On November 25, 2021 Catherine Tremblay and Jessica Youngblood of the University of Calgary joined the Calgary Adapted Hub powered by Jumpstart Research & Community Engagement Seminar Series presenting their talks ‘Can an Adapted Sport and Recreation Camp Impact Physical Activity in Youth with Physical Disabilities?’ and ‘Family Member Perspectives Regarding Family Relationships Following Participation in an Adapted Physical Activity Camp’, respectively.
About the Speakers:
Catherine Tremblay is a graduate student at the University of Calgary completing her master’s degree with the Sport Injury Prevention Research Centre (SIPRC) in the Faculty of Kinesiology. The focus of her research is to better understand effective strategies for improving physical activity levels in children living with physical disabilities. In alignment with adapted sports, Catherine has volunteered in a variety of youth sport settings: from coaching girls’ basketball, pioneering a dryland physical literacy program for youth with disabilities to teaching swimming lessons, life guarding and working with medically fragile children. Being active has always been a priority for her and she aims to increase opportunities to be active for all youth with physical disabilities.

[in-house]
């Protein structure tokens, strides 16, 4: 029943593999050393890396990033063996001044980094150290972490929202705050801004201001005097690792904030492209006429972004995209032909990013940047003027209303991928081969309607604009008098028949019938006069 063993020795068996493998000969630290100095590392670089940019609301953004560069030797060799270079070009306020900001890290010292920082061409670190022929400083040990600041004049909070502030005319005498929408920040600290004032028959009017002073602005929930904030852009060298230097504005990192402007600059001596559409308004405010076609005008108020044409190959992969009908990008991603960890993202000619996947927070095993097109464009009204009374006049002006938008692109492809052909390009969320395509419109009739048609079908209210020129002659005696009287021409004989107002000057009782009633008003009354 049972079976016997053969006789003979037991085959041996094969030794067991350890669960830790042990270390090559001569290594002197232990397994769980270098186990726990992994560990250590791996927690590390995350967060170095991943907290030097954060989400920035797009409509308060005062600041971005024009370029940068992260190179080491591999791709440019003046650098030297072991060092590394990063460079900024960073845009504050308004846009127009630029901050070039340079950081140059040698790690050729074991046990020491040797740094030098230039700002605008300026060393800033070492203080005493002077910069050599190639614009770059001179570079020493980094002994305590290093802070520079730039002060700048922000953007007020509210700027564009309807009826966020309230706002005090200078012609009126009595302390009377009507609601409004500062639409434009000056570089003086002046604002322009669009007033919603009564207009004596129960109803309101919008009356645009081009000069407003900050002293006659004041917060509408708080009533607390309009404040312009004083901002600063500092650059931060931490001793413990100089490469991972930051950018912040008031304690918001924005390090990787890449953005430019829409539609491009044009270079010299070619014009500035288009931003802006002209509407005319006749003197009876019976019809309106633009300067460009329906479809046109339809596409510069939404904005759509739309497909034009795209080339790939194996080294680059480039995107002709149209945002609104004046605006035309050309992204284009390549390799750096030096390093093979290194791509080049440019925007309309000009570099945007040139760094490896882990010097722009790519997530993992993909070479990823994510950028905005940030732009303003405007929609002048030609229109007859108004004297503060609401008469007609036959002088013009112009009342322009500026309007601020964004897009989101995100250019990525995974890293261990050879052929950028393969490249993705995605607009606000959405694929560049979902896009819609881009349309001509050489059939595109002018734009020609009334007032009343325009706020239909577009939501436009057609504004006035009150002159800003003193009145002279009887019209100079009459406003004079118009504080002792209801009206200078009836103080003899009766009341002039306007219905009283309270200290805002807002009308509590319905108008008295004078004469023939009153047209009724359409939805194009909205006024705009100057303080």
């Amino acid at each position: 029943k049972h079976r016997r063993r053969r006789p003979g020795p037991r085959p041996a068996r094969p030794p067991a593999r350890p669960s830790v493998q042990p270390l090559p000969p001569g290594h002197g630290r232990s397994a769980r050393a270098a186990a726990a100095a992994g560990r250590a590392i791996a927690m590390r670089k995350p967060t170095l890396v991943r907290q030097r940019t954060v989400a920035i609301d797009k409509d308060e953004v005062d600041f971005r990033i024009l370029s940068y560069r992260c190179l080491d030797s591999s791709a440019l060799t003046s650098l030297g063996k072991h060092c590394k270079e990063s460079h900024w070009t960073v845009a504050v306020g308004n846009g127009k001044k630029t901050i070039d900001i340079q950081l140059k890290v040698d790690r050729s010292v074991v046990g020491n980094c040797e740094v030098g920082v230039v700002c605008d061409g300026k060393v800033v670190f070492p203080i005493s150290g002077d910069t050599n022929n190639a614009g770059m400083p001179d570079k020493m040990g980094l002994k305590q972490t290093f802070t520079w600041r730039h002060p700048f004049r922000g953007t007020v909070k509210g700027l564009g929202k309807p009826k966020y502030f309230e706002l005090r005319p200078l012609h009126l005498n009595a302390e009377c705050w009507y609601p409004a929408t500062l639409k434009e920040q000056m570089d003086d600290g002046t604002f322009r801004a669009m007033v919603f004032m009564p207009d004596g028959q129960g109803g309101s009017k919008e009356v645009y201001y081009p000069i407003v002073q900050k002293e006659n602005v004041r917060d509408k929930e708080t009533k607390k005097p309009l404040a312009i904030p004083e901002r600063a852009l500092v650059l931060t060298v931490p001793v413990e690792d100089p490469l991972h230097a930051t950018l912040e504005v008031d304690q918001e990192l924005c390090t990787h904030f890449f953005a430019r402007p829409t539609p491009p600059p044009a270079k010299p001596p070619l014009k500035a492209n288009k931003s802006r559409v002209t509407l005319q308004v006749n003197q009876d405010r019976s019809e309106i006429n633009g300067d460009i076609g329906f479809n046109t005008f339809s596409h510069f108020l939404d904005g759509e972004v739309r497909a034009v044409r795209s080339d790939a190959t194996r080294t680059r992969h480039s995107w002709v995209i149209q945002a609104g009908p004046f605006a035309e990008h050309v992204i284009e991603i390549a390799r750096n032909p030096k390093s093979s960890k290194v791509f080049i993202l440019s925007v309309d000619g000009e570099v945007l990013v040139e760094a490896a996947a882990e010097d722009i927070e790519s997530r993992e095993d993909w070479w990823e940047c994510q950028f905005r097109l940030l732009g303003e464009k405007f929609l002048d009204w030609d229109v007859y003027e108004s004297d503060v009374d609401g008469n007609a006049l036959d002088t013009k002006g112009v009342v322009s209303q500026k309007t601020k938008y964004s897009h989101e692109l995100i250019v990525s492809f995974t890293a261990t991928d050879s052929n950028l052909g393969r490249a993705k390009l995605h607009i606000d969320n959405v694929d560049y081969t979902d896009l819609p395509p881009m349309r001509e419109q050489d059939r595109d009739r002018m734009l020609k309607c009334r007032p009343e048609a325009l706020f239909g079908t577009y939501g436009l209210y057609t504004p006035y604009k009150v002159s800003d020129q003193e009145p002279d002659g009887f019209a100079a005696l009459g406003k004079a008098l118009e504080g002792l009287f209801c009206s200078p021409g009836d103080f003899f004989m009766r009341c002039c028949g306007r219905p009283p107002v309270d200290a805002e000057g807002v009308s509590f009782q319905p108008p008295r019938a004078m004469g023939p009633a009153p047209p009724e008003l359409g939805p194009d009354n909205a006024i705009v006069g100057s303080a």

Jessica Youngblood is a PhD student at the University of Calgary in the Pediatric Onset of Neuromotor Impairments (PONI) Lab. Jessica’s master’s thesis focused on family experiences regarding how adapted physical activity for children and adolescents living with a disability impacted their family relationships. Jessica has worked with individuals living with a disability in a variety of recreation contexts. Through this work Jessica was able to see how adapted physical activity impacted not only the child living with a disability but also their family members, which led to her being interested in researching this impact.
December 6, 2021 | Research